Rands: Why the hell would you fly all the way from Philadelphia to New Zealand? It’s the goddamned other side of the world.
Gruber: That was my initial reaction to the invitation. I don’t think I phrased it quite that way when I demurred, but that’s what I was thinking. But everyone I know who’s been there says it’s a gorgeous country. And have you seen the iPhone market share numbers down there? These are obviously my people.
Rands: That’s impressive given the abundant lack of love the carrier Vodafone has given the Kiwis. They make AT&T look good — which is hard. Any idea what you’re going to talk about at the conference?
Gruber: Definitely — which is unusual for me when I agree to speak. But another reason I agreed to go is that I thought of a good topic: the differences and conflict between consistency, uniformity, and individuality in user interface design. I spoke about this topic back in 2006 at the first C4 conference, and it was one of my favorite talks I’ve ever given. Even better, much has changed in the world of UI design since 2006. Back then, there was the desktop and the web. Now, there’s desktop, web, and mobile. And it’s probably worth splitting mobile into two separate fields: mobile apps and mobile web.
Rands: Well, you’re ahead of me. This will be my third Webstock and each time I get off the plane, find the nearest purveyor of flat whites, and then sequester myself in my hotel room as I construct a new presentation. My current presentation title is,
“Why you should build your team like Webstock” “Hello Darlin’ — Conway Twitty, The Man, The Music, The Legend”, but who knows what I’ll end up with.
You and I have attended a lot of different conferences together around the U.S. and I’m wondering about your definition of success for a conference. What needs to happen so that when you’re leaving the conference, you’re thinking “Nailed it”?
Gruber: There are two sides to that. One is being a speaker. For me as a speaker, my favorite thing to hear afterwards is something along the lines of “I disagree with you about (some major point of the talk), but, I must admit, you made a good case for that, and have given me something to think about.” I don’t want to get up on stage and tell the audience only what they already know, or what they already believe. I think public presentations are ideally suited for challenging people to change their mind about something. There’s something about making the case with your voice, rather than the written word, that makes it easier to open people’s minds to new ideas.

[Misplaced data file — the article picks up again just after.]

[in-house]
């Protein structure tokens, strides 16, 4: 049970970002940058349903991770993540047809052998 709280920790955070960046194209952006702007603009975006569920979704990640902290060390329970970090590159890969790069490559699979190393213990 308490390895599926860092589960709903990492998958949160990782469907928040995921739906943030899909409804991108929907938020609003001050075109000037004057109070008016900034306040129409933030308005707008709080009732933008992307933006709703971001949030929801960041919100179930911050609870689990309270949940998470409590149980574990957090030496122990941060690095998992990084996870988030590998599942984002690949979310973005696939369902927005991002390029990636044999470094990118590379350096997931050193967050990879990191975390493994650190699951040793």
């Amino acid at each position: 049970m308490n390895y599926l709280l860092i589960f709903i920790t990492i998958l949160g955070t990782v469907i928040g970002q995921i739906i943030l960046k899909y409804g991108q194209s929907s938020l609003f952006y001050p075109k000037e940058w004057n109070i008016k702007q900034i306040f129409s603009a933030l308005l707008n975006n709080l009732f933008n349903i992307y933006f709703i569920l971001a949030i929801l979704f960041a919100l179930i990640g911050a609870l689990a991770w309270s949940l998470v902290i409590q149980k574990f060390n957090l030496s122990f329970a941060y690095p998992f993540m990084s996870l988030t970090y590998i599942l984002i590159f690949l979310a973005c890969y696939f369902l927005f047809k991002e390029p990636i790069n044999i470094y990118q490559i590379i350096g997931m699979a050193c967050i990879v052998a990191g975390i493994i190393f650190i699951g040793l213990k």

The flip side is being an attendee. And what I like best about a conference is walking out with an opinion on something that is different than my opinion about that topic when I walked in. Convince me to change my mind about something. I’m sure I’m wrong about many things — a good speaker is someone who helps me figure out what some of those things are.
Of course, the other factor is simply that of entertainment — the simple joy of watching a presentation and feeling like your mind has been fully engaged.
Rands: Agreed. I put equal value on the stumble’n’learn factor outside of the conference proper. How much stumbling into random people results in learning? I think this is one the main reasons you and I continue to attend the likes of WWDC and SXSW is the constantly high likelihood of discovering interesting people with great stories.
Gruber: No doubt about it. I spend so much of my professional life interacting with people solely through the computer. It never ceases to surprise me how different — how much more efficient — face-to-face communication is. You learn things, hear things, say things, and notice things in person that would have gone unlearned, unheard, unsaid, unnoticed otherwise.
I’d say that as my overall day-to-day communication goes ever more computerized, attending a few good conferences per year becomes ever more essential.
Thanks to John and Michael for the interview! We’re really looking forward to having them at Webstock.